Trump found an election strategy that works – so he’s sticking to it | Donald Trump

Donald Trump is intent on leaning into his criminal cases to boost his 2024 campaign through the election next year, according to multiple people close to the former president, after he tested that strategy through multiple indictments and decided it gave him major political advantages.

The summer was devastating for Trump from a legal perspective, after he was charged with retaining national security documents in Florida as well as with seeking to overturn the 2020 election in Washington and in Georgia, the trials for which will occur before the election.

But politically speaking, the multiple indictments were unexpectedly beneficial for Trump insofar as they gave him an opportunity to test lines of attack that portrayed the prosecutions as politically motivated, the success of which could be measured through fundraising and polling gains.

The summer also gave Trump the confirmation that blurring the lines between the legal effort and political effort was perhaps his best overall strategy, in the gamble that he could use the criminal cases to benefit his campaign, which he could then use to benefit himself.

The conclusion has precipitated the joke internally that Trump is not so much running for the White House in 2024 but for his freedom, because were he to win, he could appoint an attorney general to dismiss any pending cases or potentially pardon himself if already convicted.

The strategy is working for the primary but it could be different for the general election, when independent voters could be put off by Trump’s constant haranguing about his own legal problems, especially if he is then convicted on things like retaining a classified US military plan to attack Iran.

The Trump campaign has not conclusively resolved the debate but is also keenly aware that the 2024 election – whether the Republican primary or the contest with Joe Biden – is bound to be overshadowed by Trump’s battles in the courts, no matter what the campaign does.

At the core of the current strategy is the recognition that after Trump was indicted, it was going to be the dominant theme of the 2024 race and he might as well lean into the prosecutions and spin them to his benefit.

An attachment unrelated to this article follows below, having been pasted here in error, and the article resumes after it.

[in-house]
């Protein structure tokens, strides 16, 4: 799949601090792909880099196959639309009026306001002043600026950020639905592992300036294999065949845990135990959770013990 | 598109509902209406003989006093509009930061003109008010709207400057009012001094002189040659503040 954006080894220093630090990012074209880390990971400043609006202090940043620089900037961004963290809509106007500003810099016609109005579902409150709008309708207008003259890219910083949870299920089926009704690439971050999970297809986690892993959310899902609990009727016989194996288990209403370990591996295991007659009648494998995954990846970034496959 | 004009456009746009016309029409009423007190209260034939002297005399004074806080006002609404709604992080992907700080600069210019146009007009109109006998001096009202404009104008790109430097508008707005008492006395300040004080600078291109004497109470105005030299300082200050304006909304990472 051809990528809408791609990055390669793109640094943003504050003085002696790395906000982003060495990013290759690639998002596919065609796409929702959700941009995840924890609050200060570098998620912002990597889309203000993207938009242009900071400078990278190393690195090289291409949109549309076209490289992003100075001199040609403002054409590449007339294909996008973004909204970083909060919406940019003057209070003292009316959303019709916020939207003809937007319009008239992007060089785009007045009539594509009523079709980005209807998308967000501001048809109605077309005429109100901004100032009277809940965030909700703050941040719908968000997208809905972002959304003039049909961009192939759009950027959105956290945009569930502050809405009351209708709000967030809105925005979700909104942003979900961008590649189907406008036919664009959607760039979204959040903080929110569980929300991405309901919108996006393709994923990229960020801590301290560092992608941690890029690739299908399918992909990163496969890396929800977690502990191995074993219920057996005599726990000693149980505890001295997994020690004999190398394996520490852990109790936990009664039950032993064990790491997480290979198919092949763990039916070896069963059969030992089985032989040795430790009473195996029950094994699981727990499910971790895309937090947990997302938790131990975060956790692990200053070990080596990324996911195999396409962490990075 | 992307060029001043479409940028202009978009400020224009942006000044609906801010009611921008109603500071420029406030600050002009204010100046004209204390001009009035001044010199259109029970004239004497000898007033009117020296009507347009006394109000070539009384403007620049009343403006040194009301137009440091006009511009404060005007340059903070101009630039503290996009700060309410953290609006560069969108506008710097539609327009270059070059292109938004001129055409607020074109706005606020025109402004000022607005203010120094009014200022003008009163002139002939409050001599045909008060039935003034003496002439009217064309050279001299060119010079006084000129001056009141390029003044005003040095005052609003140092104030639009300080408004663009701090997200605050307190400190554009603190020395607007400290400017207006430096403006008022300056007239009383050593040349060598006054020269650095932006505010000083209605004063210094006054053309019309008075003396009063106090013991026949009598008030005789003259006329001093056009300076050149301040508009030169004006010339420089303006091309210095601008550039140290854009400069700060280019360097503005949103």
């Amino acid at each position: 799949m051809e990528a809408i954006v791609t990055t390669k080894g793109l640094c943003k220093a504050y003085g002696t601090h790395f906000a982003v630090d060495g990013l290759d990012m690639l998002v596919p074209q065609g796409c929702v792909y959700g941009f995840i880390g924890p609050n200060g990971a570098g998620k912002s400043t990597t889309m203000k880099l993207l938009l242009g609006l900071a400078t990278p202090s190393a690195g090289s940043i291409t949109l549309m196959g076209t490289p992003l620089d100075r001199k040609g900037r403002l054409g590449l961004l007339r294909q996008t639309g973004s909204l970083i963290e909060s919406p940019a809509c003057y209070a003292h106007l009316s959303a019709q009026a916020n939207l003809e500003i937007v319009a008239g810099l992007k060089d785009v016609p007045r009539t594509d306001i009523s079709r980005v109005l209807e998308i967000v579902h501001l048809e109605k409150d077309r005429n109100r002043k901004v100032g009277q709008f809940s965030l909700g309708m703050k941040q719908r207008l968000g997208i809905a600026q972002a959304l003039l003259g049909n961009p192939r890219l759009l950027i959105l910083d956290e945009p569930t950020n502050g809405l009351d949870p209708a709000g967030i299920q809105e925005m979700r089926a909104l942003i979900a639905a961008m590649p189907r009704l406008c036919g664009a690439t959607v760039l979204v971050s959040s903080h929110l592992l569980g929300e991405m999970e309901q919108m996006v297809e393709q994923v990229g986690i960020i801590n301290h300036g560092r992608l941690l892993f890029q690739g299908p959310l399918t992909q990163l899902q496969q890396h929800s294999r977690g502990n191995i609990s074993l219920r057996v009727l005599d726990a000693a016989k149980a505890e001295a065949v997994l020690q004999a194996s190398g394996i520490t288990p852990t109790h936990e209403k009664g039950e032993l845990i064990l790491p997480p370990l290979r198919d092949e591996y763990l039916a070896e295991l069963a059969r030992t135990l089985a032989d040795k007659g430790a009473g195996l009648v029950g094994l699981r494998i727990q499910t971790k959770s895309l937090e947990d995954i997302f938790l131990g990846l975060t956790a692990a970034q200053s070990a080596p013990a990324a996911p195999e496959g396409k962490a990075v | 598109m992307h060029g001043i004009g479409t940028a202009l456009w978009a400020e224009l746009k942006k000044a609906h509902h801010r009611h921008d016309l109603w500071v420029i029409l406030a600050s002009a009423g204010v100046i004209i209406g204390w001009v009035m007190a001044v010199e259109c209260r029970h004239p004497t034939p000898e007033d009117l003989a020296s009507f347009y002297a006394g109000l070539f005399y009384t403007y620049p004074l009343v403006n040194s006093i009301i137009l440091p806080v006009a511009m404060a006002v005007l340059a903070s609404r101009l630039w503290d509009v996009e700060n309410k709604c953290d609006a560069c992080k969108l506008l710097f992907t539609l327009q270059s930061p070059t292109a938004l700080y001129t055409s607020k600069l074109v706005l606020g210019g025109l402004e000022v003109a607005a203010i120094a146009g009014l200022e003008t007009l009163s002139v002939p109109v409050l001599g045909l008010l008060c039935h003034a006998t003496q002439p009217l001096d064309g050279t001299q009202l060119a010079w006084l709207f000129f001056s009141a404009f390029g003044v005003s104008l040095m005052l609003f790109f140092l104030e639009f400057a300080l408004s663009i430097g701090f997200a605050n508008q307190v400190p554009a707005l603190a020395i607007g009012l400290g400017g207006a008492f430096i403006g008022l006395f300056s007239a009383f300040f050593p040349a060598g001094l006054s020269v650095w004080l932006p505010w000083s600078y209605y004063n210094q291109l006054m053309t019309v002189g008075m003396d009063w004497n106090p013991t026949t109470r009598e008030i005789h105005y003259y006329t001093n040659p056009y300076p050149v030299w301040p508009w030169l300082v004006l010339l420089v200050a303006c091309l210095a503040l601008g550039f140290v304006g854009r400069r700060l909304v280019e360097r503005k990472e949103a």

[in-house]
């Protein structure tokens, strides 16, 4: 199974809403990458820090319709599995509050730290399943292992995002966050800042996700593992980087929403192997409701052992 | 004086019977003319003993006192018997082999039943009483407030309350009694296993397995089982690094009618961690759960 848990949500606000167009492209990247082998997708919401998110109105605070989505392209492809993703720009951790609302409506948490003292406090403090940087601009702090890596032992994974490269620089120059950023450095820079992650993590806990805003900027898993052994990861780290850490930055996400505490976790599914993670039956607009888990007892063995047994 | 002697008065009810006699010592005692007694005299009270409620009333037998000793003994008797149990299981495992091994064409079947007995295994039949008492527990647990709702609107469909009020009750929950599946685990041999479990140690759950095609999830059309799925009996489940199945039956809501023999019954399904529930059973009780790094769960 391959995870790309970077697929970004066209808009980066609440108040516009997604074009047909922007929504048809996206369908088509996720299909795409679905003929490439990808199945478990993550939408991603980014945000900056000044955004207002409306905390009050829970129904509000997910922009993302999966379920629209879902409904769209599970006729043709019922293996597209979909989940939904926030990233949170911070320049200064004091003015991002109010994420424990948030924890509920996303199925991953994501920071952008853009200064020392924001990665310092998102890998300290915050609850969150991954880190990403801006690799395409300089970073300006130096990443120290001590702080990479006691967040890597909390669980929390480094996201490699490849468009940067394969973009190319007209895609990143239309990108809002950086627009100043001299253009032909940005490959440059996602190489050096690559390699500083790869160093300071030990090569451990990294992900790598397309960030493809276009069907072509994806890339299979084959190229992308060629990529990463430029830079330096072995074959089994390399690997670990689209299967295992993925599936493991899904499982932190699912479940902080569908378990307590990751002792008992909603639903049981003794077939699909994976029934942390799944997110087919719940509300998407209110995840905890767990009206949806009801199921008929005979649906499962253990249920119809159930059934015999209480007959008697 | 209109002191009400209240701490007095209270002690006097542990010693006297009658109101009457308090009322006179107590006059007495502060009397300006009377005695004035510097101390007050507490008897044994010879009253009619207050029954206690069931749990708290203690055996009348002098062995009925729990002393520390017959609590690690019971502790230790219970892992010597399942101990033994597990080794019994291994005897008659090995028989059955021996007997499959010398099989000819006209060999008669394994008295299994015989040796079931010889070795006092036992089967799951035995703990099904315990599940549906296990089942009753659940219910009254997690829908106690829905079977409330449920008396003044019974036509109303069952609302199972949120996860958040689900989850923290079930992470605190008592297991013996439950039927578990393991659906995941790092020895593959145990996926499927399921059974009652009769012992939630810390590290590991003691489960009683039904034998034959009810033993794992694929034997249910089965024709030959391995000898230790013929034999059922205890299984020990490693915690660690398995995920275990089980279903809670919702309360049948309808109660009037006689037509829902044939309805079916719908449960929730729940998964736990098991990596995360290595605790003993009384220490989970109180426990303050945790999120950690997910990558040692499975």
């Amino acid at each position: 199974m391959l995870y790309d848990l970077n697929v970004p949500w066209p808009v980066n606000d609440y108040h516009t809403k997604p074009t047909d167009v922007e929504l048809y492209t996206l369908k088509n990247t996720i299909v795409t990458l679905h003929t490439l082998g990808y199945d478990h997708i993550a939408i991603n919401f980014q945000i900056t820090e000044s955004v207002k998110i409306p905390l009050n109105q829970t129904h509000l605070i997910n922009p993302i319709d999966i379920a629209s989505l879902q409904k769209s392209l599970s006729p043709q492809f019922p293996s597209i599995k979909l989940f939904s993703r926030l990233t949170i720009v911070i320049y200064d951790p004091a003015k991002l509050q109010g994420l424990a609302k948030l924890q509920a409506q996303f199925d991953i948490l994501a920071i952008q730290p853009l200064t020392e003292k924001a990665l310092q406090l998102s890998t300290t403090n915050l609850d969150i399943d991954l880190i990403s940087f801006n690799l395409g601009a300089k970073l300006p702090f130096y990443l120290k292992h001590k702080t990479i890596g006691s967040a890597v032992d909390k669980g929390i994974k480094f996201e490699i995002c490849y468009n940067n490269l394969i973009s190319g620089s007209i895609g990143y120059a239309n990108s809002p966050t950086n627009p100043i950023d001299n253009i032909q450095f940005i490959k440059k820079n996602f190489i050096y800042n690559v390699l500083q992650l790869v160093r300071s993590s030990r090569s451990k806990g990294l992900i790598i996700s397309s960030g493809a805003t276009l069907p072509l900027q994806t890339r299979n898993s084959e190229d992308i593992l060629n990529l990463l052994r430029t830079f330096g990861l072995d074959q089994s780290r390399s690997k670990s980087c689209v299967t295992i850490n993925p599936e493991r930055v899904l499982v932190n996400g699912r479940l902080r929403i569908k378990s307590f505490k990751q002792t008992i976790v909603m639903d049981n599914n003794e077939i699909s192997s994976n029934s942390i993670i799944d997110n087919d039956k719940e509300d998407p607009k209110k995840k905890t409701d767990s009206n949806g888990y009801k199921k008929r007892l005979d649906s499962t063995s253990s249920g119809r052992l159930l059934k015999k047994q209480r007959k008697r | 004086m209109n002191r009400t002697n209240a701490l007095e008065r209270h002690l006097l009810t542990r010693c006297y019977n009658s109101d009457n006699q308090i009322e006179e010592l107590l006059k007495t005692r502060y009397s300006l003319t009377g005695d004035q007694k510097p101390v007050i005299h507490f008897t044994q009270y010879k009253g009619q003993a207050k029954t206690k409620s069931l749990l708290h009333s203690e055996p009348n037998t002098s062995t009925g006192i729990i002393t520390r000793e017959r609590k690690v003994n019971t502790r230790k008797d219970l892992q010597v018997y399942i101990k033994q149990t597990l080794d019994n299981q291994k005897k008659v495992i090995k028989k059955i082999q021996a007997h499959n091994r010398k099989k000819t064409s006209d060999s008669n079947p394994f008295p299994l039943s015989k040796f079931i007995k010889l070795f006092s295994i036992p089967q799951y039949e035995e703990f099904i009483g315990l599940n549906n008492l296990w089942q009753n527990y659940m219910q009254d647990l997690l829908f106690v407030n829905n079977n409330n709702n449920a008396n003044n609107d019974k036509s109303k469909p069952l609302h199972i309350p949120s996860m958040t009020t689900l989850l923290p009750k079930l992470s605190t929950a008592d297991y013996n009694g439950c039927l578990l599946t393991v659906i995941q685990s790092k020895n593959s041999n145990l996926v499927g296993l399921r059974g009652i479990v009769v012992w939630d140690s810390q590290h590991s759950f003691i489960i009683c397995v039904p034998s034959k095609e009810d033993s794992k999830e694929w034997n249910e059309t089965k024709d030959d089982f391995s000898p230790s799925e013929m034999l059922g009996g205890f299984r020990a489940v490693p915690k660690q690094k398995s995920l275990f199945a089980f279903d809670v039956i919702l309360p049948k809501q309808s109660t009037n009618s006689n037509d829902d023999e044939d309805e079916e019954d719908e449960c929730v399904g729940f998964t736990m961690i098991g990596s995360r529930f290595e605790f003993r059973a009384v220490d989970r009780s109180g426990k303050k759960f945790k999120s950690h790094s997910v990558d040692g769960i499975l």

The key message that Trump settled on is the false claim that he has pressed for years but his advisers found had renewed resonance: that the criminal cases were election interference, and they had been brought at the behest of Joe Biden, who was trying to prevent him from running.

In reality, the indictments are far from political. Trump was indicted in Washington because of his own efforts to overturn his defeat in the 2020 election, and in the case of the classified documents prosecutors showed him deference until he defied a grand jury subpoena for their return.

But with Trump as the frontrunner to become the Republican nominee in a likely election against Biden, the crystallizing strategy is for Trump to make Biden the face of the indictments and cast him in television ads and on the debate stage as having prosecutors do his dirty work.

The move to focus on the fact that he is being criminally charged – disqualifying for any other candidate ever – is a uniquely Trump strategy, and one that his advisers say is possible only because Trump knows he is a ratings driver for cable TV news and can turn things into a circus.

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That ability to create a carnival-like atmosphere, such as when he timed his surrender in Fulton county during prime time, has been shown to benefit Trump both by sucking up the oxygen for news coverage of any other candidate, as well as distracting from the embarrassment or severity of his legal troubles.

No one can say for certain whether Trump’s bet will pay off, and his advisers have cautioned him that slamming the indictments as partisan have been successful for now in large part because it has been aimed at his Maga base and he has dominated the news cycles over his Republican primary rivals.

The advisers told Trump that the indictments – and therefore the messaging – were always going to be successful for the primary because his base and most Republicans primary voters lack trust in mainstream media reporting of the charges and would take him at his word that he was innocent.

And once the primary voters backed him, the advisers told Trump, he would get the support and endorsements of the top congressional Republicans, who long ago decided they needed to keep courting the Trump vote to ensure they could avoid potentially bruising primaries.

The dilemma about exactly how to play the criminal cases for the 2024 national election came up recently when the federal judge overseeing the 2020 election interference case in Washington set the trial date for March, the day before Super Tuesday, when 15 states are scheduled to hold Republican primaries or caucuses.

Initially, some advisers were jubilant that Trump could be forced to appear in court as Super Tuesday got underway because it could look like political interference to prevent him from campaigning. But they later decided having legal coverage instead of his policies could be detrimental.

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Source of data and images: theguardian

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